Published on November 19th, 2018 | by Al0
Boris said the Givi guys wanted me to try out their S920L Smart Clip. It’s a method of attaching a smartphone to a motorcycle.
“Is there no end to Givi’s bounty?” I asked, and Boris said “No, Al. No there isn’t.”
I’d been using the RAM-mount X-grip thing to hold the phone on the bike for a year or so. I got used to stopping and looking for my phone beside bumpy dirt roads. There was that one time on the Castlereagh Highway when I was riding with Gonzo that it came off too. He laughed at me. I got him to call my number and found it ringing in some tall grass a few hundred metres back from where we stopped.
To be fair, you were supposed to hook some rubber band thing around it to stop it falling out but sometimes I forgot.
Installation of the Givi S920L is, like Netflix and Chill night at the Degeneris household, tool-less. The mechanism which attaches it to the handlebars is ingenious, but bulky. Pic below related.
It wouldn’t fit on the left because it fouled the clutch master cylinder, and it wouldn’t fit on the right because it fouled the brake master cylinder. It looked like I might be able to get a small RAM-mount thing to fit it, but a quick on-line search told me the small RAM-mount things are as rare as a moment of fun at a Hanna Gadsby concert.
So I took the GPS off and re-mounted it on the right, and mounted the S920L in the middle. Then I went down to the bike shop and got them to take the Arrow exhaust off and put the standard exhaust back on.
Then I rode 380 kilometres to Port Macquarie, most of it on the motorway. I left at eight. I dismounted in the pub car park a bit after midday. I listened to music on my smartphone on the way. I got off the bike feeling relaxed. I could have ridden another 380 kilometres, easy.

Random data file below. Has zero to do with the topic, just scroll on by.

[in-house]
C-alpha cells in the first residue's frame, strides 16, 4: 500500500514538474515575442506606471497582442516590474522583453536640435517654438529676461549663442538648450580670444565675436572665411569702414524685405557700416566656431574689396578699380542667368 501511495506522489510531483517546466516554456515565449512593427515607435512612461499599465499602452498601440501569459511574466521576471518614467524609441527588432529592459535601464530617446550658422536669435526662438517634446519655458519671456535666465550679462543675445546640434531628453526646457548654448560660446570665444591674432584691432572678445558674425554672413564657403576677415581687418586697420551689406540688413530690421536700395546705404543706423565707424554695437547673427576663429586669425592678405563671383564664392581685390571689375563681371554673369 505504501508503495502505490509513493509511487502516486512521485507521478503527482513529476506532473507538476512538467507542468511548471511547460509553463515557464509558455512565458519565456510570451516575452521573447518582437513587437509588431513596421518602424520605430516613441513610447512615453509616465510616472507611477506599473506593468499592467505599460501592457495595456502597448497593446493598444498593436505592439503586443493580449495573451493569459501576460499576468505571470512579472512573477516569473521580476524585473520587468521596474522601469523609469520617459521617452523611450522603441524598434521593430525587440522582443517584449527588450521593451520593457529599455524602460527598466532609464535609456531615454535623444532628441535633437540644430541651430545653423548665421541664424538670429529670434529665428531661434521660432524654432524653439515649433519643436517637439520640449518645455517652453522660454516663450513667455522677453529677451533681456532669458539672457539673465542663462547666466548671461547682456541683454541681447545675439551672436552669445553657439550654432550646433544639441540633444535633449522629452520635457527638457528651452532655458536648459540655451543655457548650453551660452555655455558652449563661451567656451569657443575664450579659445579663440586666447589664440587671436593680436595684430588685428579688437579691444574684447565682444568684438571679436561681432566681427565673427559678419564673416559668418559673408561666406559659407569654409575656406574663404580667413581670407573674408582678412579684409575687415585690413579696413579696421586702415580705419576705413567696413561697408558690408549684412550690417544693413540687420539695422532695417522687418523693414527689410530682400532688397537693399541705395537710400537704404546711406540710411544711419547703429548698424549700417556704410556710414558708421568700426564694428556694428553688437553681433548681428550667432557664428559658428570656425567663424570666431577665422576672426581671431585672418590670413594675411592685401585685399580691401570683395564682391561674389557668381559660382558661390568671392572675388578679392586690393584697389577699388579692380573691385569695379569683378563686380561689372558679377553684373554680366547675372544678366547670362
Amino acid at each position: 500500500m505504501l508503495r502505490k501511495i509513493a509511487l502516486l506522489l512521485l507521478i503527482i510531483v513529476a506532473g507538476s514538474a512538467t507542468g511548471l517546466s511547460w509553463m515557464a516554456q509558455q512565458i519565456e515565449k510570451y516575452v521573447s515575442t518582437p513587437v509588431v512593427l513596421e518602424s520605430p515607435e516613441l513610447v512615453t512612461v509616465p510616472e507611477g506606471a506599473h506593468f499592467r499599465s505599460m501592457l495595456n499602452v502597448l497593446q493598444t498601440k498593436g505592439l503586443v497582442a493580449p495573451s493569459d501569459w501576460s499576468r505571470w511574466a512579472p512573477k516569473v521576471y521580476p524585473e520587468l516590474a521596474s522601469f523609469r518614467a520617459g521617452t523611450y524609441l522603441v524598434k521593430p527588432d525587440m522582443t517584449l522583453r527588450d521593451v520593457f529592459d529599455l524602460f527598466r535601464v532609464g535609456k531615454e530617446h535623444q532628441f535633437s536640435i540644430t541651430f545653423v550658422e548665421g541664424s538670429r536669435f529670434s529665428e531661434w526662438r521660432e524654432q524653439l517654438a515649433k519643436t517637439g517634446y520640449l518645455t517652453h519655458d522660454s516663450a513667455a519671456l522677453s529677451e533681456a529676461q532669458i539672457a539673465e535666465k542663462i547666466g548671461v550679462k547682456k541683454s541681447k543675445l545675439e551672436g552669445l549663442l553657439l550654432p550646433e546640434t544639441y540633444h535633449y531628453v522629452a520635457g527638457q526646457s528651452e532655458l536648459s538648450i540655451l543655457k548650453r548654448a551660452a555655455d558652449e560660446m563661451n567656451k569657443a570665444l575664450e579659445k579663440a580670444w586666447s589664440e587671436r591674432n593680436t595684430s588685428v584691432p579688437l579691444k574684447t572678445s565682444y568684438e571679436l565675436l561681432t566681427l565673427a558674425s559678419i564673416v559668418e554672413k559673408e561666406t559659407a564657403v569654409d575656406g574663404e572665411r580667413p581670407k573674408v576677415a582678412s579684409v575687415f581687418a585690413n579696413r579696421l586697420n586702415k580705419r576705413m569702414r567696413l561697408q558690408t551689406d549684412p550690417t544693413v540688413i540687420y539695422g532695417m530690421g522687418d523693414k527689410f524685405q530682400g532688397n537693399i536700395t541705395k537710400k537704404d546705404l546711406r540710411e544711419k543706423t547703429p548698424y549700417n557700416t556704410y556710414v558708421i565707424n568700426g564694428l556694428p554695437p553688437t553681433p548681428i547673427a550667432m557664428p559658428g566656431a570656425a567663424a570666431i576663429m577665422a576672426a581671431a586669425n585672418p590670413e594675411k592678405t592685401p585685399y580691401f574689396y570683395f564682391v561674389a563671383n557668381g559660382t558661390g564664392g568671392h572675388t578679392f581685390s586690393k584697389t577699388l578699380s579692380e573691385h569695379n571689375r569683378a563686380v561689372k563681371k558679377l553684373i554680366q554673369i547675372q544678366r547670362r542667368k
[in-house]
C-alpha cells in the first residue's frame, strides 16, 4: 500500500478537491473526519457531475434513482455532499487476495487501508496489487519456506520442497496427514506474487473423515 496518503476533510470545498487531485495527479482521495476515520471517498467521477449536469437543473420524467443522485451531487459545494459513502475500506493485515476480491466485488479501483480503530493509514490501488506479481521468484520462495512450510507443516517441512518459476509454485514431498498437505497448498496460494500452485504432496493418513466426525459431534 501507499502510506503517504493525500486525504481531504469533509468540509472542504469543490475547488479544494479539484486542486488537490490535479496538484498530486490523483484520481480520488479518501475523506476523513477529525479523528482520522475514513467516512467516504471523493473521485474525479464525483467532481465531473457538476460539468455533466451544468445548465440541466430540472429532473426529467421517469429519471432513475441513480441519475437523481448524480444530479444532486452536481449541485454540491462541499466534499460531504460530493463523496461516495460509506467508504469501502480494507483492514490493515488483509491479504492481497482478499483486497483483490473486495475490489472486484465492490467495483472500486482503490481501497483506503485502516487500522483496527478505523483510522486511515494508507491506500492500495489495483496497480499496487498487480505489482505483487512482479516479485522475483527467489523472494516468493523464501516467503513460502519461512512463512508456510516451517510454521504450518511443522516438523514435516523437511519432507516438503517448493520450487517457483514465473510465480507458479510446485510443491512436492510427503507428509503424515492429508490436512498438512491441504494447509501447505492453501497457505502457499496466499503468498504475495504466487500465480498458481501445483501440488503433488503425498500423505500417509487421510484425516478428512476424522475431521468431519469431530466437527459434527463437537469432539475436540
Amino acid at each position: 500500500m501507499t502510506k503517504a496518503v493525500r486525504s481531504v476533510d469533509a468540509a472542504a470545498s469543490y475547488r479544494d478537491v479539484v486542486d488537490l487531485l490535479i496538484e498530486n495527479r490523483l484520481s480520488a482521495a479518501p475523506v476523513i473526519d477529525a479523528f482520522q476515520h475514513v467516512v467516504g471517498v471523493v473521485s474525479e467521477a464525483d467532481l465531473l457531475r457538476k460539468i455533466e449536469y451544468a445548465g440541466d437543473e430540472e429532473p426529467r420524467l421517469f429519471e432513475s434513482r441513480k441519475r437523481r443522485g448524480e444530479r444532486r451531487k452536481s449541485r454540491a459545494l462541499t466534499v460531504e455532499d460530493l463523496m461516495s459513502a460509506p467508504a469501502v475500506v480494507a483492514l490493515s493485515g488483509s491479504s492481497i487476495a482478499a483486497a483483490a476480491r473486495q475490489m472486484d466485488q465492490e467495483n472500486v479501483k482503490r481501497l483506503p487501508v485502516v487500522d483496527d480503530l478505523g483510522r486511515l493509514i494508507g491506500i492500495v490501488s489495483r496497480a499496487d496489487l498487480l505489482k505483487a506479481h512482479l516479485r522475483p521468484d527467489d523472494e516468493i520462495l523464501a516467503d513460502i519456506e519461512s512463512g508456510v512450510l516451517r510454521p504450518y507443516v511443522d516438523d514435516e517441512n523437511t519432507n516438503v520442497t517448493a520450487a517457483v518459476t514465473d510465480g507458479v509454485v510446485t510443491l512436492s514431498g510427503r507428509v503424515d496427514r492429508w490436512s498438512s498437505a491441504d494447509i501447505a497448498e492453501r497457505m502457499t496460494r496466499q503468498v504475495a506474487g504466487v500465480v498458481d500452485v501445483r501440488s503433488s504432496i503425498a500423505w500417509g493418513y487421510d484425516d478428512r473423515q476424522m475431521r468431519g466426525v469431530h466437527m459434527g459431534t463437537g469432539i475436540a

I was in Port Macquarie because it was Phillip Island MotoGP weekend, and about twenty of us who used to ride there every year got sick of the Victorian police force pulling over every motorcycle that crossed the bridge to the island for licence checks and generally harassing anyone on a motorcycle. We decided a few years back we’d spend our money in another state, so we find a place with a cocktail bar and a big screen TV near some winding roads and go there on the relevant weekend and spend money.
We watched the Moto3 and the Moto2 and I had pepper steak for lunch and drank beer and dry martinis and we watched the MotoGP and had ourselves a time. It was hilarious.We went out for dinner at some Thai restaurant later and that was hilarious too. I called Boris after dinner. “I have ridden 380 kilometres of motorway today”, I told him. “Why don’t I visit you tomorrow? That way I can ride home down the Putty road and maybe go around a corner or two.”
“Sorry”, he said. “I’m in Sydney tomorrow. We should have a beer.”
So the next day I rode back down the motorway for another 380 kilometres and had a beer with Boris at some old outlaw pub out west. I listened to music on my smartphone on the way, but those smooth roads weren’t testing very much.
I called Ben. “Let’s have a beer next Sunday”, I said. “I reckon if I leave at eight I’ll be there by twelve thirty.”
“Come up”, he said. “I’ll put a few in the freezer that morning.”
The next Sunday I rode to Lithgow on the winding Bells Line of Road with my smartphone in the S920L Smart Clip. I took the Magpie Hollow Road out to Tarana because it was rough and bumpy, and cut back to the highway on the Diamond Swamp Road because it was rough and bumpy.
It was rough and bumpy heading north of Bathurst to the Hill End Road too, and the last twenty kilometres before Ben’s place are dirt that needs grading. The phone stayed in its holder. Ben had the beer out when I arrived. “Did you see the MotoGP last week?” I asked him.
“Yeah”, he said. “How about that crazy Zarko running into Marquez at three hundred kilometres an hour?”
We had a few beers and caught up on each other’s news. I left about three thirty. The phone didn’t fall out on the dirt again. I like rambling ballads, and the phone served me The Sultans of Swing and Lily, Rosemary and the Jack of Hearts back to back on the highway before Lithgow. I took it as a sign from the universe.
The universe also made sure there was nothing in the way on the fun bits of the Bells Line of Road, so I exceeded the speed limit by a fair bit in parts, and touched my right footpeg on the ground a few times.
I got home about nineteen hundred. The girls were making dinner. My wife was chopping onions. I could smell them from the front door.
“I can’t believe you’re not crying when you do that”, I said.
“The secret”, she said, “is not to form an emotional attachment to them.”
Women. By God they’re cold.